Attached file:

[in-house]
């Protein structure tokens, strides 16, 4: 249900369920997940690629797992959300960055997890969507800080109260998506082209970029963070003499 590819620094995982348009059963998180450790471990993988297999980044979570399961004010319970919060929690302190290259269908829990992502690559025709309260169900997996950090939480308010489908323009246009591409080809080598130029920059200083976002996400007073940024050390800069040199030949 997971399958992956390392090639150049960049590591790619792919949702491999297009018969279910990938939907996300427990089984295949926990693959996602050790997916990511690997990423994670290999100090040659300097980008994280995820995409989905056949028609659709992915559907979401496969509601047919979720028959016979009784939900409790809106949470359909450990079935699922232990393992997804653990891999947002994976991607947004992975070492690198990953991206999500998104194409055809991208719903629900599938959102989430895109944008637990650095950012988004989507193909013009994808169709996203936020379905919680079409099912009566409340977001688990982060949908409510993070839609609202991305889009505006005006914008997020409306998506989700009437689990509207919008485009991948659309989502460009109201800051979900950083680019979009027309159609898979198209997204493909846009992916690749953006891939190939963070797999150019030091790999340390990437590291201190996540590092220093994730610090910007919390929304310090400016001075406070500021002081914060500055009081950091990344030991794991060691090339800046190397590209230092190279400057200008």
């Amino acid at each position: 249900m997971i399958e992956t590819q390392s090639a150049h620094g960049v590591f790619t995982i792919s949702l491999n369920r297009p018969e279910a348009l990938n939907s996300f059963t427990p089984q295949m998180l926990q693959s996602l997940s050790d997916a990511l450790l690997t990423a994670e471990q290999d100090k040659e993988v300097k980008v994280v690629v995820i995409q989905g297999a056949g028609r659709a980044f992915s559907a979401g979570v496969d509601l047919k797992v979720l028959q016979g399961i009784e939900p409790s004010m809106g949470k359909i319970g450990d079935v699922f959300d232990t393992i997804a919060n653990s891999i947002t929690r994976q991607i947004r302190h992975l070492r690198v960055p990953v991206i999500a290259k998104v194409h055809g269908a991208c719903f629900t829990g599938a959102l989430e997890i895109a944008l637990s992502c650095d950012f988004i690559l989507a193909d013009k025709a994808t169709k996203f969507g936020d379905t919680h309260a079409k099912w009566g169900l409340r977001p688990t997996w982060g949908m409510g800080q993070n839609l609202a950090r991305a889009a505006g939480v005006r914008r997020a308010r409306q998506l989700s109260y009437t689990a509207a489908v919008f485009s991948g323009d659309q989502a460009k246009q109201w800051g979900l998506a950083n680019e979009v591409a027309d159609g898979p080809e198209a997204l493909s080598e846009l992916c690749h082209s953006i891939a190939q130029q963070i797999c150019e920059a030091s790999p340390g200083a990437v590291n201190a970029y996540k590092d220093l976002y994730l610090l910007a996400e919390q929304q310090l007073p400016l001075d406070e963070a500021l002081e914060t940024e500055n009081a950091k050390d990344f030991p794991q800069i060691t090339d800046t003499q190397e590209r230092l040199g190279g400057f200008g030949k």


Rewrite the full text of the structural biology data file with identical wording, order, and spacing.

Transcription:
[in-house]
């Protein structure tokens, strides 16, 4: 249900369920997940690629797992959300960055997890969507800080109260998506082209970029963070003499 590819620094995982348009059963998180450790471990993988297999980044979570399961004010319970919060929690302190290259269908829990992502690559025709309260169900997996950090939480308010489908323009246009591409080809080598130029920059200083976002996400007073940024050390800069040199030949 997971399958992956390392090639150049960049590591790619792919949702491999297009018969279910990938939907996300427990089984295949926990693959996602050790997916990511690997990423994670290999100090040659300097980008994280995820995409989905056949028609659709992915559907979401496969509601047919979720028959016979009784939900409790809106949470359909450990079935699922232990393992997804653990891999947002994976991607947004992975070492690198990953991206999500998104194409055809991208719903629900599938959102989430895109944008637990650095950012988004989507193909013009994808169709996203936020379905919680079409099912009566409340977001688990982060949908409510993070839609609202991305889009505006005006914008997020409306998506989700009437689990509207919008485009991948659309989502460009109201800051979900950083680019979009027309159609898979198209997204493909846009992916690749953006891939190939963070797999150019030091790999340390990437590291201190996540590092220093994730610090910007919390929304310090400016001075406070500021002081914060500055009081950091990344030991794991060691090339800046190397590209230092190279400057200008």
């Amino acid at each position: 249900m997971i399958e992956t590819q390392s090639a150049h620094g960049v590591f790619t995982i792919s949702l491999n369920r297009p018969e279910a348009l990938n939907s996300f059963t427990p089984q295949m998180l926990q693959s996602l997940s050790d997916a990511l450790l690997t990423a994670e471990q290999d100090k040659e993988v300097k980008v994280v690629v995820i995409q989905g297999a056949g028609r659709a980044f992915s559907a979401g979570v496969d509601l047919k797992v979720l028959q016979g399961i009784e939900p409790s004010m809106g949470k359909i319970g450990d079935v699922f959300d232990t393992i997804a919060n653990s891999i947002t929690r994976q991607i947004r302190h992975l070492r690198v960055p990953v991206i999500a290259k998104v194409h055809g269908a991208c719903f629900t829990g599938a959102l989430e997890i895109a944008l637990s992502c650095d950012f988004i690559l989507a193909d013009k025709a994808t169709k996203f969507g936020d379905t919680h309260a079409k099912w009566g169900l409340r977001p688990t997996w982060g949908m409510g800080q993070n839609l609202a950090r991305a889009a505006g939480v005006r914008r997020a308010r409306q998506l989700s109260y009437t689990a509207a489908v919008f485009s991948g323009d659309q989502a460009k246009q109201w800051g979900l998506a950083n680019e979009v591409a027309d159609g898979p080809e198209a997204l493909s080598e846009l992916c690749h082209s953006i891939a190939q130029q963070i797999c150019e920059a030091s790999p340390g200083a990437v590291n201190a970029y996540k590092d220093l976002y994730l610090l910007a996400e919390q929304q310090l007073p400016l001075d406070e963070a500021l002081e914060t940024e500055n009081a950091k050390d990344f030991p794991q800069i060691t090339d800046t003499q190397e590209r230092l040199g190279g400057f200008g030949k």